• Remote delivery at door-step, personalized solutions for relevance, virtual aggregation for economies of scale, collaboration for putting end-to-end solutions together, unconstrained access even for the disadvantaged – all so necessary for development of rural India, are now possible due to mobile devices
Let me now illustrate these propositions with some specific uses of mobile devices along these lines
  • In education, e-learning will morph into m-learning; further moving to potentially deliver books over mobile devices as the screen sizes expand; with the ability to stay in touch on an ongoing basis, life-long delivery of continuing education is possible
  • Last mile access in health services, drawing upon experiences from web based tele-medicine services. Mobile device itself as a medical instrument (eg pulse reader) is not a distant dream.
  • Entertainment applications do not need much elaboration; will have instant demand
  • Location based information services like Yellow Pages (eg doctors, agri input stores) can morph into mini meta markets
  • In agriculture and other livelihood activities, starting with elementary services like information provision - delivered as text or voice - (eg. weather forecasts, market prices) to transactions (eg e-procurement through auctions, negotiations) to sophisticated applications like precision farming through personalized crop management advice (with the ability to click and transmit photographs on one hand, and integration with GIS on the other hand)
  • Banking transactions
  • m-commerce transactions like railway ticket booking
  • Calendar integrated notifications and alerts
  • Remote monitoring and activation of farm automation systems (eg irrigation, fertigation), some of which is already happening as a grassroots innovation
  • Supply chain management applications in rural marketing (for FMCG, medicines etc) like order taking, promotions, information uploading, remote stock management in rural outlets
  • Governance applications like voice / text alerts of Government Scheme; or operational activities like uploading of local data by Village Accountants, Anganwadi Workers, Warehouse Keepers etc
  • Citizen reporters generated news and other local information, or even poll based market research, visually mapped by integrating with GPS for reading patterns & movements and re-casting for local action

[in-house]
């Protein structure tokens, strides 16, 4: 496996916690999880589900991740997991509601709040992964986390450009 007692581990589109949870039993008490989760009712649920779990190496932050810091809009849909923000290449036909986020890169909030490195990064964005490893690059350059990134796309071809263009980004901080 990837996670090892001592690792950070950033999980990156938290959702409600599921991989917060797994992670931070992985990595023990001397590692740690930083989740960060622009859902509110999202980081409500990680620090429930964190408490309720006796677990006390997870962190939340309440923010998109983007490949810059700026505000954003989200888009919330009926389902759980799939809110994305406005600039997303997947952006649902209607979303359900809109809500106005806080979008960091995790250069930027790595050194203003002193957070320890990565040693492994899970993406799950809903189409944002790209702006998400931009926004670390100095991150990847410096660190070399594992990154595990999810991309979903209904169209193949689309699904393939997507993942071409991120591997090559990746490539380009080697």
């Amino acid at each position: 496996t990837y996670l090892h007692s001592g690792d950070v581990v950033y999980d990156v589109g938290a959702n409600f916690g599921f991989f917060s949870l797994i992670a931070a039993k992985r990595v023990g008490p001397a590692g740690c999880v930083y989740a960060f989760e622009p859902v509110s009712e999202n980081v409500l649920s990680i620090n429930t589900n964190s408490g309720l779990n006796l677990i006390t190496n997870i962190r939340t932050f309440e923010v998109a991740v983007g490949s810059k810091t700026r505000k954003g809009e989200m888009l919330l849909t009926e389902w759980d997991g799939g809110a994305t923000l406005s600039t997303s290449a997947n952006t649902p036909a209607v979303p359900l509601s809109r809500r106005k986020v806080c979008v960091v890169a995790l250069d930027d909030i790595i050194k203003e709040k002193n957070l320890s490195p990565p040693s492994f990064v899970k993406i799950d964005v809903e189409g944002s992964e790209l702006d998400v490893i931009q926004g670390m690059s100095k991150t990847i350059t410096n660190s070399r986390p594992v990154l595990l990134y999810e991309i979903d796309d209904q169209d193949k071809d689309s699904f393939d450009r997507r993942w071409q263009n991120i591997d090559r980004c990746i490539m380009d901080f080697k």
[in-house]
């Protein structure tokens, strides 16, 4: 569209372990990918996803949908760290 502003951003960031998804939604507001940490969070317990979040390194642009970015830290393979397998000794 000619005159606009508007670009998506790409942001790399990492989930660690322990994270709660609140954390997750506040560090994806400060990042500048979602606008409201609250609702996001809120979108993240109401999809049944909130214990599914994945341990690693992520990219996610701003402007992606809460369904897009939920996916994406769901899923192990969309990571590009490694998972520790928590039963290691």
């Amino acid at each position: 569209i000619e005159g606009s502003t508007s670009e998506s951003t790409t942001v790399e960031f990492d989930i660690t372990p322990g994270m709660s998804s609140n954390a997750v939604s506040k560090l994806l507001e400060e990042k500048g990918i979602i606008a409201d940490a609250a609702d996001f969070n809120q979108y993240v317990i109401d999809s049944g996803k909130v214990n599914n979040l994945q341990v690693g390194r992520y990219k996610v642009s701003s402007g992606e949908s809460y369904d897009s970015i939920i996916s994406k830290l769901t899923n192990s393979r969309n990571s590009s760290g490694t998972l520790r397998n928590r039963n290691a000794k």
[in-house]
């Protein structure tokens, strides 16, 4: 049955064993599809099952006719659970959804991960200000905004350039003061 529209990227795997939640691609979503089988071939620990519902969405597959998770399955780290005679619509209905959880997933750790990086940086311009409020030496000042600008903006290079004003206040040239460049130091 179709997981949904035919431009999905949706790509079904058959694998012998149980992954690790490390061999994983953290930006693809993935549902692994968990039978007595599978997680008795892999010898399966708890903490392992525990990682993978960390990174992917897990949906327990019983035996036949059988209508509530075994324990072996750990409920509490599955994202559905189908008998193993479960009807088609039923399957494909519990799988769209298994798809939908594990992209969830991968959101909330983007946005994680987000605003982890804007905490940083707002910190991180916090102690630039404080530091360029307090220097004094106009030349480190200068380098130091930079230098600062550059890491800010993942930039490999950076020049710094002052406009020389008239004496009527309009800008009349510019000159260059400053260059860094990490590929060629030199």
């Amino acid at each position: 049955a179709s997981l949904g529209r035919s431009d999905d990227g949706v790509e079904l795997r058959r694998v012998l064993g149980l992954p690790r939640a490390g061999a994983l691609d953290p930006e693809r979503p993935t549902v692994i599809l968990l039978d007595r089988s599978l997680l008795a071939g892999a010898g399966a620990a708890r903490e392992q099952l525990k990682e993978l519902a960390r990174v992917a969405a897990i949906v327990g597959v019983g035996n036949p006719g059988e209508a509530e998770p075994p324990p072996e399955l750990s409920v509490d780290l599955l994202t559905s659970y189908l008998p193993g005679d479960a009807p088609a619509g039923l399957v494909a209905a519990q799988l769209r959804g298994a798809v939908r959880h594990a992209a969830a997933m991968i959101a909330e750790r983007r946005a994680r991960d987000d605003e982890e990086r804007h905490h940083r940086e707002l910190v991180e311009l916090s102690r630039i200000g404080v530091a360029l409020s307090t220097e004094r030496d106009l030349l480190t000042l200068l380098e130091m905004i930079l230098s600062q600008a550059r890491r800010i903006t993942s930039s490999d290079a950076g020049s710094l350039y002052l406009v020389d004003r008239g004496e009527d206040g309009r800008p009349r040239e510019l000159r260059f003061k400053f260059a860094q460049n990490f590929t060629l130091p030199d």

In short, a mobile device can become a hand held transaction platform, a personalized bank branch, a retail store, a cinema screen, a teacher, a doctor and many such, besides being the good old communication tool. Thereby, playing the role of a key enabler in taking rural people forward with rest of India; delivering the much desired inclusive growth :)

  1. This blog is a summary of my talk at the Nokia Strategy Summit in Amby Valley (Lonavala) on 29th April 2010.
  2. I am thankful to so many friends (a record fifty four in all) who shared their thoughts via Twitter, Facebook and LinkedIn as valuable inputs for this talk.

Wednesday, 14 April 2010

Investment Opportunities in Indian Food & Agri Business Sector

Here is a summary of my talk at the BRIC-IBSA Business Forum in Rio De Janeiro on 14 April 2010

Investment Opportunity in Indian Food & Agri Business Sector is founded on Four Pillars

  1. Large Sector with further tremendous upside

  2. Indian Consumer is seeking new products

  3. Production system has potential to supply those new products

  4. The Business environment is very conducive

Pillar 1: Large Sector & Further Upside

  • Size > US$ 200 Billion

  • 50% of household expenditure is on Food

  • 50% of workforce is engaged in agriculture

  • That rest of the economy is outgrowing agriculture, is a signal for investment opportunities in agriculture

Pillar 2: The Consumer Dimension

  • More than 1 billion consumers

  • Rising incomes & rapid urbanisation changing the profile of consumption

  • Global experience: US$ 1000 per capita is the sweet spot for shift in food consumption patterns, from basic to value added food

  • Consumer is looking for new value: quality, variety, safety, convenience etc.

  • Besides this domestic opportunity, there are export prospects too in several products

Pillar 3: The Production System

  • Large arable area > 150 million ha

  • Rich & diverse agro climatic zones

  • Characterised by small farmers

  • Good scope for productivity enhancement through technology induction

Pillar 4: The Business Environment

  • Significant private participation after policy reforms in the last decade

  • Traditional farm labour seeking new jobs

  • Large infrastructure investments in the recent past: roads, telecom, irrigation etc

  • Thrust area for Government as a strategy for “inclusive growth”

The Investment Opportunities

  • Innovation at the consumer end of the chain (Processing, packaging, retail formats)

  • Effectiveness at the farmer end of the chain (Productivity, quality - pre & post harvest, labour saving technologies)

  • Efficiency along the whole chain (Integration, coordination, infrastructure)

  • Cross BRIC-IBSA collaboration imperative (Food Security, Climate Change)